Meet the Team: Leo Martinez

Name: Leo Martinez

Title: Project Manager

Main responsibilities: I coordinate and provide training and technical assistance for the Domestic Violence Homicide Prevention Initiative and the Limited English Proficiency project.

Where are you from?

I’m originally from Buenos Aires, Argentina and I’ve lived in Atlanta, Georgia for almost 20 years now.

Where do you feel most at home?

I believe that’s a tricky question for anyone who is a first generation immigrant who has had as many years of acculturation as I have. I feel at home in Atlanta, GA and I feel at home when I visit Buenos Aires. I have strong ties to both countries but I feel at home whenever I feel a sense of community. That could happen, for example, working in the community here in Atlanta or reconnecting with my former students in Buenos Aires like I did in my last trip. I feel enriched by the experiences I’ve had because of being bicultural.

What inspires you, professionally and personally?

I get inspired by stories, by people’s stories. I get inspired to work and fight for my communities by listening to their stories, by finding things in common, by constantly learning from people. I have been a teacher and still consider myself one. I teach but most of all, I learn. I can’t make a distinction between professional and personal lives here because I get inspired by the same things.

In terms of your work for Esperanza United, what are your areas of expertise or what areas are particularly interesting to you?

I have worked for many years in the Latin@, LGBTQ and immigrant communities, and I bring the lessons learned from connecting with folks in community. I kind of hate using the word “expertise” because it sounds as if I “have arrived” — that I have all the knowledge there is to have about a certain topic and from a culturally humble standpoint; that’s impossible. However, I would love to share some of the lessons learned along my professional journey in matters related to cultural competence and responsiveness, community organizing, working with ethnically and racially diverse communities, intersectionality, LGBTQ issues, community coordinated response, batterers intervention programs, etc.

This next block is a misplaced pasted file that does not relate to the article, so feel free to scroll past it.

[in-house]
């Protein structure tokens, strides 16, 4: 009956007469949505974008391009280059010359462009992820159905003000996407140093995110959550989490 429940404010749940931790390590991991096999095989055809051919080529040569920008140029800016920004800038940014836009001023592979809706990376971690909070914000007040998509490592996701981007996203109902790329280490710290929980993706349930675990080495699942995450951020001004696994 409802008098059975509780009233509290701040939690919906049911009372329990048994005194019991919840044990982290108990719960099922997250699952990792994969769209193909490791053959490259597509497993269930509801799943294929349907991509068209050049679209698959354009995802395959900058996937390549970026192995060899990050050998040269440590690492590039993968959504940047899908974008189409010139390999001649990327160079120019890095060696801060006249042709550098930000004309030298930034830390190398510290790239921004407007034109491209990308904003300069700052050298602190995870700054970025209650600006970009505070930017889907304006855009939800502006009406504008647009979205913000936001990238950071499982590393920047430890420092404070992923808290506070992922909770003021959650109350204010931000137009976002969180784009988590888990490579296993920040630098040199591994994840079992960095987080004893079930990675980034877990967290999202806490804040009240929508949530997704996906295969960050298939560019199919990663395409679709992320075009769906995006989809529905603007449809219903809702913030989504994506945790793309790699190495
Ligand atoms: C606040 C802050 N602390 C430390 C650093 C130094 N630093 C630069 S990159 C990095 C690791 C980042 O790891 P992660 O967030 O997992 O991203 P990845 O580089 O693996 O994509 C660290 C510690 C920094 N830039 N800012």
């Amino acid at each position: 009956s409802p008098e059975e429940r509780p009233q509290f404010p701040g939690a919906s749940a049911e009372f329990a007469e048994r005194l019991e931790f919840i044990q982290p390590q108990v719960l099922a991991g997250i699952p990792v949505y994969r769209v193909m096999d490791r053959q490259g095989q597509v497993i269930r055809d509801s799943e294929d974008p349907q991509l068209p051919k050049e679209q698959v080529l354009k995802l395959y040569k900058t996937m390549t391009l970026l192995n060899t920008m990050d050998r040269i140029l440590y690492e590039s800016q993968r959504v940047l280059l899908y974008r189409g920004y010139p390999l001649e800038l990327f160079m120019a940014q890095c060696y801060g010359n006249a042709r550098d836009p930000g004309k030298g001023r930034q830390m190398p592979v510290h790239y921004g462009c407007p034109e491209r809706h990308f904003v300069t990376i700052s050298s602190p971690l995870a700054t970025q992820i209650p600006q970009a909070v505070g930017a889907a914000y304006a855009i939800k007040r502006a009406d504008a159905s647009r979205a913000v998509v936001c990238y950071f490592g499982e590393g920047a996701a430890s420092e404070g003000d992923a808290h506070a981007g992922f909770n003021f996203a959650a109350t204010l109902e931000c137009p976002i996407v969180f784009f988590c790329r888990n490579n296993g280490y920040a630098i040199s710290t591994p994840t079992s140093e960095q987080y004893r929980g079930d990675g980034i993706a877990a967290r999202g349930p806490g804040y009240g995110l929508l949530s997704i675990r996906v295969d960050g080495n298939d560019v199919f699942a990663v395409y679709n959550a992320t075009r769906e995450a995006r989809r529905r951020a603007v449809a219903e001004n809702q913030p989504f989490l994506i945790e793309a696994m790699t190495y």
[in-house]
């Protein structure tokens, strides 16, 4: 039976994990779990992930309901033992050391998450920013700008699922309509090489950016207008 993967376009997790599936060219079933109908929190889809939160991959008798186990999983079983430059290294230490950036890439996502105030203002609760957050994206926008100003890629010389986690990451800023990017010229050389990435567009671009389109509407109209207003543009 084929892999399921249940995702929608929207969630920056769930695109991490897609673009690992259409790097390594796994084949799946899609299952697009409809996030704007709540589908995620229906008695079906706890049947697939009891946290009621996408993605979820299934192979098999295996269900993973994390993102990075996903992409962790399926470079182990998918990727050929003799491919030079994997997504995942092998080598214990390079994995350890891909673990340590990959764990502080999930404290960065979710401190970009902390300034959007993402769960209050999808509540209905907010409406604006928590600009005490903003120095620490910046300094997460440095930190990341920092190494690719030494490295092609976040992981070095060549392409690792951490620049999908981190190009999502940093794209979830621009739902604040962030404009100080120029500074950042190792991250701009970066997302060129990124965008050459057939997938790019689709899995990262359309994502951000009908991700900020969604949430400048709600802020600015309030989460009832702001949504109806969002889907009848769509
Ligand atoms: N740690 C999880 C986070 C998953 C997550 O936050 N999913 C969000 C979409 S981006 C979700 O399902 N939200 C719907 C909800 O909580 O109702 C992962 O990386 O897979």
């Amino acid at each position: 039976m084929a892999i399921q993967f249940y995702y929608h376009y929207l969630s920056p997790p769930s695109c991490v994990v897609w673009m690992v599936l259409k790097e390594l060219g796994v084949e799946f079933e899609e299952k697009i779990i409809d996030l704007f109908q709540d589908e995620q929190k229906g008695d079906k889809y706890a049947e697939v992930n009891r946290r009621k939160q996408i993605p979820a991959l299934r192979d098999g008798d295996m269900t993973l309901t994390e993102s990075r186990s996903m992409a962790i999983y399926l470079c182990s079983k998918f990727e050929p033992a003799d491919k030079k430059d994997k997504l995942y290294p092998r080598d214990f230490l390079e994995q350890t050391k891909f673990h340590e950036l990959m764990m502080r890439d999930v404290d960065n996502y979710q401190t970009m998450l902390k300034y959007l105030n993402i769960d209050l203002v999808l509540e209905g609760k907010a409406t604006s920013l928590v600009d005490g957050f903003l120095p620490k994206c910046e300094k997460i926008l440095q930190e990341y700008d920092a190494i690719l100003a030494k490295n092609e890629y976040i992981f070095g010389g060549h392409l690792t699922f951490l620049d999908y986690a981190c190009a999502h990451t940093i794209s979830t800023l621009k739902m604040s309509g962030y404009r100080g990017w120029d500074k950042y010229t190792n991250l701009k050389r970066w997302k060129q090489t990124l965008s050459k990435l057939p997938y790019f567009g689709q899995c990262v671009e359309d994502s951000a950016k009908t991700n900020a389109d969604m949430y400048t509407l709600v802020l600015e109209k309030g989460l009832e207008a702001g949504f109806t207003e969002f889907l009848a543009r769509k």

Share one thing you have learned, big or small, doing your work.

Building relationships is hard, but it’s the only way to bridge gaps between communities.

Who inspires you?

My mom has inspired me and keeps inspiring me. She was a force for our family growing up, as a survivor of domestic violence who put my brother and I through school and provided the best environment for us to grow, despite all the many challenges (poverty, abuse, etc.) we faced. And she still is an inspiration to me today, fighting cancer and showing strength even at times when it would be so hard for anyone to do so.

What do you do to relax, de-stress or recharge your batteries?

I used to bowl in a league for over 10 years but I’ve had a few injuries in the last couple of years that has kept me from bowling but I’m hoping to get well enough soon to resume. But in the meantime, my other way to work my stress out is by singing. I have been a singer since I was little and I enjoy all types of music.

Why have you chosen to do this kind of work?

There is a personal connection, growing up as a youth witness of domestic violence and not having anyone help my family, I feel for those families out there going through similar experiences. People need to know that they have options.

The fact that it affects a lot of communities has allowed me to use my personal and professional experience to help those in the LGBTQ, Latin@ and immigrant communities, among others.

What is your favorite food?

“Milanesas” with pretty much anything: mashed potatoes, fries, beans and rice, etc.

What is your favorite book?

Growing up, I read many books in Spanish, and out of all of those, my favorite was always “100 Years of Solitude” by Gabriel García Márquez. As for books written in English that I have read over the years, one of my favorites is “Outliers” by Malcolm Gladwell.